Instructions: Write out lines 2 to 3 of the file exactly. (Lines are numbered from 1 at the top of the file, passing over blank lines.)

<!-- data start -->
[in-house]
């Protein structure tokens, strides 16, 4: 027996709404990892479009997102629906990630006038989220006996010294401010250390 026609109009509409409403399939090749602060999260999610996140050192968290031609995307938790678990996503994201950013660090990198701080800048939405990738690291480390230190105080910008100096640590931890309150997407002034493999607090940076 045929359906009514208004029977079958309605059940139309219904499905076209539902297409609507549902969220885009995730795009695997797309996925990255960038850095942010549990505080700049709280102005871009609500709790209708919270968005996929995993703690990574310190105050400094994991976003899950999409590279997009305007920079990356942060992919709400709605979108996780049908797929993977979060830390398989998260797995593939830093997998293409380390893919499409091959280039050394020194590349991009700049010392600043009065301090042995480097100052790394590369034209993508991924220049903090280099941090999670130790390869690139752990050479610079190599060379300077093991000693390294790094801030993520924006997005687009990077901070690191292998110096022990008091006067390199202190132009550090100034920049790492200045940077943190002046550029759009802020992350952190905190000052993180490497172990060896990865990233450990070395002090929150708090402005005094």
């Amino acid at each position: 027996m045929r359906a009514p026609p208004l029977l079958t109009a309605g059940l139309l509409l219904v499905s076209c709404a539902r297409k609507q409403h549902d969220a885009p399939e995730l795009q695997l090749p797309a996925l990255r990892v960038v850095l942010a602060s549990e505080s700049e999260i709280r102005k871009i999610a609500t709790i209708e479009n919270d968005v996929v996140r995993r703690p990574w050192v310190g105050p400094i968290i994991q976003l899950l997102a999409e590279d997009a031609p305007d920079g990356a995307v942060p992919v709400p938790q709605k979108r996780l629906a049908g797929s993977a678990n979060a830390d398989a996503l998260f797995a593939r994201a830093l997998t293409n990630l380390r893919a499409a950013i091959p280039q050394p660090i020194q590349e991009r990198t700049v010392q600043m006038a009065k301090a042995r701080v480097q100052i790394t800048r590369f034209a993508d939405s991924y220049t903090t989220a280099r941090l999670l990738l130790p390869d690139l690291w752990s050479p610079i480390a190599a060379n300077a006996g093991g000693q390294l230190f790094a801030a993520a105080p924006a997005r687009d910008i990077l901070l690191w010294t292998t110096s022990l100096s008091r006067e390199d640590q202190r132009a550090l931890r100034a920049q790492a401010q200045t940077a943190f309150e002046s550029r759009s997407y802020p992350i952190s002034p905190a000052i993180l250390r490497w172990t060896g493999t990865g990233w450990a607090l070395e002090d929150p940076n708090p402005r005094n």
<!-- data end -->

């Protein structure tokens, strides 16, 4: 027996709404990892479009997102629906990630006038989220006996010294401010250390 026609109009509409409403399939090749602060999260999610996140050192968290031609995307938790678990996503994201950013660090990198701080800048939405990738690291480390230190105080910008100096640590931890309150997407002034493999607090940076 045929359906009514208004029977079958309605059940139309219904499905076209539902297409609507549902969220885009995730795009695997797309996925990255960038850095942010549990505080700049709280102005871009609500709790209708919270968005996929995993703690990574310190105050400094994991976003899950999409590279997009305007920079990356942060992919709400709605979108996780049908797929993977979060830390398989998260797995593939830093997998293409380390893919499409091959280039050394020194590349991009700049010392600043009065301090042995480097100052790394590369034209993508991924220049903090280099941090999670130790390869690139752990050479610079190599060379300077093991000693390294790094801030993520924006997005687009990077901070690191292998110096022990008091006067390199202190132009550090100034920049790492200045940077943190002046550029759009802020992350952190905190000052993180490497172990060896990865990233450990070395002090929150708090402005005094």
């Amino acid at each position: 027996m045929r359906a009514p026609p208004l029977l079958t109009a309605g059940l139309l509409l219904v499905s076209c709404a539902r297409k609507q409403h549902d969220a885009p399939e995730l795009q695997l090749p797309a996925l990255r990892v960038v850095l942010a602060s549990e505080s700049e999260i709280r102005k871009i999610a609500t709790i209708e479009n919270d968005v996929v996140r995993r703690p990574w050192v310190g105050p400094i968290i994991q976003l899950l997102a999409e590279d997009a031609p305007d920079g990356a995307v942060p992919v709400p938790q709605k979108r996780l629906a049908g797929s993977a678990n979060a830390d398989a996503l998260f797995a593939r994201a830093l997998t293409n990630l380390r893919a499409a950013i091959p280039q050394p660090i020194q590349e991009r990198t700049v010392q600043m006038a009065k301090a042995r701080v480097q100052i790394t800048r590369f034209a993508d939405s991924y220049t903090t989220a280099r941090l999670l990738l130790p390869d690139l690291w752990s050479p610079i480390a190599a060379n300077a006996g093991g000693q390294l230190f790094a801030a993520a105080p924006a997005r687009d910008i990077l901070l690191w010294t292998t110096s022990l100096s008091r006067e390199d640590q202190r132009a550090l931890r100034a920049q790492a401010q200045t940077a943190f309150e002046s550029r759009s997407y802020p992350i952190s002034p905190a000052i993180l250390r490497w172990t060896g493999t990865g990233w450990a607090l070395e002090d929150p940076n708090p402005r005094n």